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Buggy Install, No Support Take the Lead Out of Pencil

By Jack Germain
May 1, 2013 5:00 AM PT

Buggy Install, No Support Take the Lead Out of Pencil

Pencil is an advanced drawing and animation tool that creates traditional, hand-drawn 2D animations and static sketches. Think of this animation/drawing application as an Etch A Sketch with colored sand on steroids.

Pencil Animation
(click to enlarge)
Pencil creates both bitmap and vector images. Finished animations can be exported as a PNG image. Animated sketches can be exported in several handy Flash or Movie file formats.

Pencil is a very impressive drawing tool. It imitates hand-drawn animation techniques, is easy to use and produces high-quality output. However, getting it installed was no easy task.

This particular open source project does not appear to be actively supported. Its current version, 0.4.4b, is a beta package released on January 21, 2008. Despite that, it is very stable and usable.

Steady Hand

Trying to do justice to the hand-drawn images for which Pencil is capable is a fool's errand, at least for me. I can only assess the performance of this software. I lack the artistic skills required to produce sketches by moving the mouse pointer around Pencil's virtual canvas.

Don't think so? Take a gander at my hand-crafted letters scratched around the image drawn by the developer and imported into a Pencil frame I created for this review.

Clearly, a talented hand created the multicolored cartoon image. My rickety hand added the pencil scratchings to form a new single image.

Regardless of my personal lack of sketching skills, Pencil has functionality far beyond the tools in simple computerized drawing applications. Its tool set includes the ability to add multiple layers for bitmap, vector, sound and camera.

Daunting Downloads

Sometimes reviewing Linux software can involve high intrigue and mystery. That was the case in tracking down and installing this software.

Several websites host packages bearing the Pencil name or something very similar. Not all were the same software, and some versions of the intended package failed to install.

For example, when I first began my quest for an advanced hand-drawn animation package, I found Pencil Animation references and tracked it down to the les-stooges.org web site. I also found the same program -- based on displayed screenshots -- at the Sourceforge web site here. Other searches led me to the Pencil-Animation.org web site that seemed to have similar, if not the same Linux packages.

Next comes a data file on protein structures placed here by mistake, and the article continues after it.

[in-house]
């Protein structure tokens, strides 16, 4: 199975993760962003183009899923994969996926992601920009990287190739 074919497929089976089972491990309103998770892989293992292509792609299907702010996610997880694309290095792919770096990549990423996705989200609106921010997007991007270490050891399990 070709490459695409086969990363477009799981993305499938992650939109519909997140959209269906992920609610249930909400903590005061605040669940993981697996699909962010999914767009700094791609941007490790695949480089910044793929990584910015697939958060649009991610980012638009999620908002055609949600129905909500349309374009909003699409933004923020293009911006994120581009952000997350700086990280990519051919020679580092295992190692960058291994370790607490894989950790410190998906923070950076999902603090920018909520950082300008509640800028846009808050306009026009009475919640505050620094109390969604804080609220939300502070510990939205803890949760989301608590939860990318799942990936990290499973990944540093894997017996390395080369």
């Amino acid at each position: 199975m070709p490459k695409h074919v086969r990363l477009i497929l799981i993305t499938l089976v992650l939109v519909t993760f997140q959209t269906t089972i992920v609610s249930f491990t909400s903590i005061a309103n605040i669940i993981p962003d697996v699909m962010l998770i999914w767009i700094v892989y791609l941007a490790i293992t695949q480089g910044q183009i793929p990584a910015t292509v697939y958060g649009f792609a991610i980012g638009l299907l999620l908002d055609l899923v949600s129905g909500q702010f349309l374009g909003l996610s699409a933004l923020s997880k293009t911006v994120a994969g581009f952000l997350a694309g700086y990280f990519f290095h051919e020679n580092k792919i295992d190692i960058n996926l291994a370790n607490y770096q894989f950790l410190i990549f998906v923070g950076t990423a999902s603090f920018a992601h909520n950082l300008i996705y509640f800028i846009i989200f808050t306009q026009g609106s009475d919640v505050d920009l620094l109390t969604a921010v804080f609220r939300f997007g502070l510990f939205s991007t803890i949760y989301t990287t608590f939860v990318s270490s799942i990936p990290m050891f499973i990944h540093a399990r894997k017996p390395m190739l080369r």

Then I found the Pencil Project. This web site asserts that it has the latest version of Pencil -- 2.0.3 offered in packages for Fedora and Arch Linux (RPM format) as well as Linux Debian strains (.DEB format). It is listed as the open source GUI prototyping tool for GNU/Linux, Windows and Mac.

While the screenshots were similar, the feature sets were not. It was not the same Pencil project as the beta software I ultimately sought and finally tested.

Inane Installation

Initially, the two web sites for the Pencil Animation package I sought were clearly distinct locations, not mirror sites. The downloadable Pencil package, though named the same, did not install from one of them. When I doubled back more recently to recheck the anomalies, both URLs brought me to the same web site -- Pencil-animation.org

Both web sites display a link to Sourceforge.net for a mirror download of Pencil-Animation. Only the package on Sourceforge.net, which bears the identical file name, failed to install due to unresolved dependency issues. Depending on the computer hosting the installation, the developer's Pencil-Animation.org download produced the same failed results.

The .deb package installer reported that the Libming0 library was not available. Yet the only related library I could find from numerous software repositories was Libming1. However, this library was already installed on the three computers on which I attempted the installation. The installation program did not recognize it and stopped.

Software Solution

The only way I could solve the problem was to install the Pencil package I originally downloaded from the les-stooges site. The package on the Sourceforge and Pencil-animation.org sites had the dependency issue. After these two sites linked to the same location, that problem persisted on some of my subsequent installation attempts.